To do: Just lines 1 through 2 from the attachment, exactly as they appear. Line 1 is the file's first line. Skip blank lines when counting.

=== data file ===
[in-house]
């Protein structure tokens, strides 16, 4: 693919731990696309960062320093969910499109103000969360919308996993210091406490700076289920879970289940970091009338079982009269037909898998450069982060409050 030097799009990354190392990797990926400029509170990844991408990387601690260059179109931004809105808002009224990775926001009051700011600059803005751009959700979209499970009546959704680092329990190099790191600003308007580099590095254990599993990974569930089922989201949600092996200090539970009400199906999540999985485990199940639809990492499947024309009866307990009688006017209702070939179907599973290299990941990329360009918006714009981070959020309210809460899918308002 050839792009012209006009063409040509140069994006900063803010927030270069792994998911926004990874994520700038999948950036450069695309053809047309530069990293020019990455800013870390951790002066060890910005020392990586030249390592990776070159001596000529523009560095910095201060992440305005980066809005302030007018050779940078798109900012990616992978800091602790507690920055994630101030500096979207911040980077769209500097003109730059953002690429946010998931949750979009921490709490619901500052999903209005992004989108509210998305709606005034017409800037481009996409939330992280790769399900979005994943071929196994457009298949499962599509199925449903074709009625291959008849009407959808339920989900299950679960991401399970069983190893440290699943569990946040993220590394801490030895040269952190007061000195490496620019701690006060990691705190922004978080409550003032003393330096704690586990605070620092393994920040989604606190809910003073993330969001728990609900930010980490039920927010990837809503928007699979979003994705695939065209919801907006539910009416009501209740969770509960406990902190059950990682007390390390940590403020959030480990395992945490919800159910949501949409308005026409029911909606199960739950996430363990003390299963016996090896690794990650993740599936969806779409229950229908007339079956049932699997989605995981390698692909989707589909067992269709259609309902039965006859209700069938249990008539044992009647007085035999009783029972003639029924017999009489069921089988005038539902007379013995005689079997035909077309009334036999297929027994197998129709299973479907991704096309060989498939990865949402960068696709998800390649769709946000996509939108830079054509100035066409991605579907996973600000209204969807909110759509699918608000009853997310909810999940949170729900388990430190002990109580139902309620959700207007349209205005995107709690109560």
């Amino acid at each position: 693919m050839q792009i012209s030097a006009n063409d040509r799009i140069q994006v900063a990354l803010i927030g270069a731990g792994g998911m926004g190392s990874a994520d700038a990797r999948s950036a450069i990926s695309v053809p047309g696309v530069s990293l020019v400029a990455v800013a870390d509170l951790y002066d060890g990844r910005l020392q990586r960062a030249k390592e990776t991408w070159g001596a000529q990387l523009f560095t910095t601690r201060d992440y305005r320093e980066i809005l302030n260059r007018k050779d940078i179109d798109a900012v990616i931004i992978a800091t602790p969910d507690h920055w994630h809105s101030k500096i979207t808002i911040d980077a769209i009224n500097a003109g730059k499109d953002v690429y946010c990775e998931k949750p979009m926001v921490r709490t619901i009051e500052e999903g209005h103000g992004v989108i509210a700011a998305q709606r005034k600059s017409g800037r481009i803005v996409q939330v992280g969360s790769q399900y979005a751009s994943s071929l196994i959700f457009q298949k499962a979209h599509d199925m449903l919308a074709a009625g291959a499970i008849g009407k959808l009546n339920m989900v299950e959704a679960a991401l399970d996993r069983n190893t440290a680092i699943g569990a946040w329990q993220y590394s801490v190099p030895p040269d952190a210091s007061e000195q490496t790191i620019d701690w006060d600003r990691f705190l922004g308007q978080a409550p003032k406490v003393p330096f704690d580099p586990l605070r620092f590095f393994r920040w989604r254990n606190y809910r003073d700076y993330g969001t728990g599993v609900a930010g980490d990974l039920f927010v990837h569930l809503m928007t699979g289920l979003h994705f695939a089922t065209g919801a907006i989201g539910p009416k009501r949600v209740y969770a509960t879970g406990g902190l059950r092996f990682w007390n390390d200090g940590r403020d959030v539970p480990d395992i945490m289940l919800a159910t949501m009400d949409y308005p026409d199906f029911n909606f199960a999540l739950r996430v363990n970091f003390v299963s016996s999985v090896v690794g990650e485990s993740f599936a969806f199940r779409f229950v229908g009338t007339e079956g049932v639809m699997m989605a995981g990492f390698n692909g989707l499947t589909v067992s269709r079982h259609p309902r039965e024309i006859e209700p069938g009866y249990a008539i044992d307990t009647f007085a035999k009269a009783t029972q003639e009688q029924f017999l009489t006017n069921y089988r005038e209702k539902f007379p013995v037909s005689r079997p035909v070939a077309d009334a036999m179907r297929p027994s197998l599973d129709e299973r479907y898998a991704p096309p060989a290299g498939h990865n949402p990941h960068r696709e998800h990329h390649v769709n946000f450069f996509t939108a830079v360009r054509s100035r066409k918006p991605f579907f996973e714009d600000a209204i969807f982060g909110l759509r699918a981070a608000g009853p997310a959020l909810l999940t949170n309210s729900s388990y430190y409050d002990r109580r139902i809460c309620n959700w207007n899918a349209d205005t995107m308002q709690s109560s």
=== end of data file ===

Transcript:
[in-house]
């Protein structure tokens, strides 16, 4: 693919731990696309960062320093969910499109103000969360919308996993210091406490700076289920879970289940970091009338079982009269037909898998450069982060409050 030097799009990354190392990797990926400029509170990844991408990387601690260059179109931004809105808002009224990775926001009051700011600059803005751009959700979209499970009546959704680092329990190099790191600003308007580099590095254990599993990974569930089922989201949600092996200090539970009400199906999540999985485990199940639809990492499947024309009866307990009688006017209702070939179907599973290299990941990329360009918006714009981070959020309210809460899918308002 050839792009012209006009063409040509140069994006900063803010927030270069792994998911926004990874994520700038999948950036450069695309053809047309530069990293020019990455800013870390951790002066060890910005020392990586030249390592990776070159001596000529523009560095910095201060992440305005980066809005302030007018050779940078798109900012990616992978800091602790507690920055994630101030500096979207911040980077769209500097003109730059953002690429946010998931949750979009921490709490619901500052999903209005992004989108509210998305709606005034017409800037481009996409939330992280790769399900979005994943071929196994457009298949499962599509199925449903074709009625291959008849009407959808339920989900299950679960991401399970069983190893440290699943569990946040993220590394801490030895040269952190007061000195490496620019701690006060990691705190922004978080409550003032003393330096704690586990605070620092393994920040989604606190809910003073993330969001728990609900930010980490039920927010990837809503928007699979979003994705695939065209919801907006539910009416009501209740969770509960406990902190059950990682007390390390940590403020959030480990395992945490919800159910949501949409308005026409029911909606199960739950996430363990003390299963016996090896690794990650993740599936969806779409229950229908007339079956049932699997989605995981390698692909989707589909067992269709259609309902039965006859209700069938249990008539044992009647007085035999009783029972003639029924017999009489069921089988005038539902007379013995005689079997035909077309009334036999297929027994197998129709299973479907991704096309060989498939990865949402960068696709998800390649769709946000996509939108830079054509100035066409991605579907996973600000209204969807909110759509699918608000009853997310909810999940949170729900388990430190002990109580139902309620959700207007349209205005995107709690109560």